Since all constructs were found to be capable of binding DNA, fluorescence anisotropy was used to compare the DNA-binding affinities of each of the constructs (Figure 7). The results confirm the EMSA predictions in that all the constructs showed a binding curve and hence interacted with the DNA. Furthermore, and as suggested by the EMSA, a significant difference in DNA binding affinity was detected between the leucine-zipper-containing FOXP2 constructs and the two shorter constructs. The leucine-zipper-containing FOXP2 constructs appear to interact with the DNA significantly more tightly than the shorter FOXP2 species that do not contain the leucine zipper. Interestingly, however, the leucine-zipper-containing FOXP1 LZ-END construct does not interact with the FOXP2 cognate sequence with as high an affinity as the FOXP2 LZ-END construct despite containing 100% similarity in the leucine zipper domain and 96% similarity in the forkhead domain. This implies that the interlinking sequence may play a significant part in affecting the affinity of the protein for DNA. In order to address this observation further, we used anisotropy to assess the DNA binding of a 6th construct – FOXP1 LZ-FHD. This construct is missing the acid rich tail. Interestingly, there is no significant difference in DNA-binding affinity between FOXP2 LZ-FHD and FOXP1 LZ-FHD and therefore the significantly weaker binding of FOXP1 LZ-END must be ascribed to the acid rich tail which is absent in the FOXP1 LZ-FHD construct.
The purpose of the present study was to investigate how the structure of FOXP proteins influences their DNA-binding function. A deep understanding of this concept will lead to a better appreciation of how this protein subfamily regulates gene expression. In order to answer this question, the region of the FOXP sequence extending from the leucine zipper to the C terminus was dissected into five constructs containing combinations of the individual structured domains as well as regions of disorder. Through these constructs, the manner in which the different parts of the sequence cooperate so as to produce functional protein was investigated. The stretch of FOXP sequence under study contains two oligomerisation interfaces namely the leucine zipper and the forkhead domain. The remainder of the sequence is thought to be disordered and has not been given much consideration in the literature to date, despite the fact that it constitutes over half the protein (Figure 1).
Structural studies indicate that all constructs take on a significant proportion of helical structure and it is clear from both the CD spectra (Figure 2A) and the 3D models (Figure 3A) that this helical structure is not only present in the predicted structured domains, but makes up a portion of the ‘unstructured’ region as well. The protein appears not to take on the classical ‘beads on a string’, extended structure but rather appears to be folded and globular, and even though regions of disorder do exist, they constitute under 20% of the backbone fold of the three larger constructs (FOXP1 LZ-END, FOXP2 LZ-END and FOXP2 LZ-FHD) and aren't represented at all in in the backbone structure of the two smaller constructs (FOXP2 FHD and FOXP2 FHD-END) (Figure 2).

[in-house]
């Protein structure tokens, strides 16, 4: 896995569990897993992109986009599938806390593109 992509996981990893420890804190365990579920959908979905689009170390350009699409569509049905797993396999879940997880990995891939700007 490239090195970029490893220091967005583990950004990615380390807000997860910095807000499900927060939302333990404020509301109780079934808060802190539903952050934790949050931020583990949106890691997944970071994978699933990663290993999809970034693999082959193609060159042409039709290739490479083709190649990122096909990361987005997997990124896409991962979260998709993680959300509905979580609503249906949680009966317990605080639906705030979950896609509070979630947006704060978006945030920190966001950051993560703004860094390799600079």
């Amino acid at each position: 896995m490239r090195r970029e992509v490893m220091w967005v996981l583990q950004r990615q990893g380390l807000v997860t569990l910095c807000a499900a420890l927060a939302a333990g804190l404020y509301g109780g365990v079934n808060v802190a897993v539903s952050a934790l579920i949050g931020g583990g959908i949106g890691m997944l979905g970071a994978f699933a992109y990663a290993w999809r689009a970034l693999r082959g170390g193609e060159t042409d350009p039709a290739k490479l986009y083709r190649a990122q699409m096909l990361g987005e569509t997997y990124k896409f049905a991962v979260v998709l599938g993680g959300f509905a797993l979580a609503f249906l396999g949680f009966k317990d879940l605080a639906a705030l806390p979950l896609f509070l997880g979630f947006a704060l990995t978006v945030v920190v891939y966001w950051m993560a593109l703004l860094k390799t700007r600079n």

The size exclusion chromatography results show that four of the five constructs are not monomeric and form higher order oligomers. Indeed, multimerisation via the leucine zipper is likely to be a property of all FOXP proteins as has been identified by others in FOXP3 [5,20] and FOXP2 . Despite the fact that all five constructs have the potential to form multimers, they do not appear to do so with the same propensity. Our results show that FOXP2 LZ-END forms the largest complexes, with species potentially as large as octamers being detected, while the size of FOXP1 LZ-END multimers appears to be only about half of that (Figure 4A). Because the leucine zipper is 100% similar in these two constructs, this implies that it is not the leucine zipper alone but also the unstructured sequence including the acid rich tail that contributes to multimerisation. The only one of the five constructs that appears to be monomeric in the present study is the FHD. There is evidence that the isolated FHD can form a domain swapped dimer , but this was observed at the very high concentrations required for crystallisation and so its physiological relevance remains uncertain. Our work shows that the isolated forkhead domain exists as a monomer in solution at physiological concentrations and furthermore that it can bind DNA as a monomer . Therefore, it is unlikely that the multimerisation events that we observe with the other four constructs are controlled by the forkhead domain. We can conclude that multimerisation occurs via the leucine zipper but is also influenced by the unstructured regions of the protein including the acid rich tail. This is further justified by the fact that the acid rich tail-containing FHD-END construct was shown to dimerise while the FHD alone is monomeric. Furthermore, multimerisation via the leucine zipper causes the environment of the forkhead domain to become more hydrophobic (Figures 2 and 4). Multimerisation thus has a direct effect on the position of the tryptophan-containing DNA-binding domain which implies that the formation of higher order oligomers could be linked to the DNA-binding function of the FOXP proteins. The EMSA results indicate that all the oligomeric species in the heterologous solution are capable of binding DNA (Figure 6). However this is merely a qualitative assessment and it is not clear from the EMSA if each species interacts with DNA with the same affinity. There is a possibility that the degree of oligomerisation can affect the way the protein interacts with DNA and since the degree of oligomerisation is also influenced by the unstructured regions , the unstructured regions will also have an effect on DNA binding. In general FOXP1 is less prone to form oligomers than FOXP2 and comparisons of the 3D modelled structures (Figure 3) tend to suggest that FOXP1 is less compact than FOXP2. Therefore, the less compact the FOXP structure is, the lower its propensity for higher order oligomer formation via primarily the leucine zipper, and the weaker its affinity for FOXP2 cognate DNA.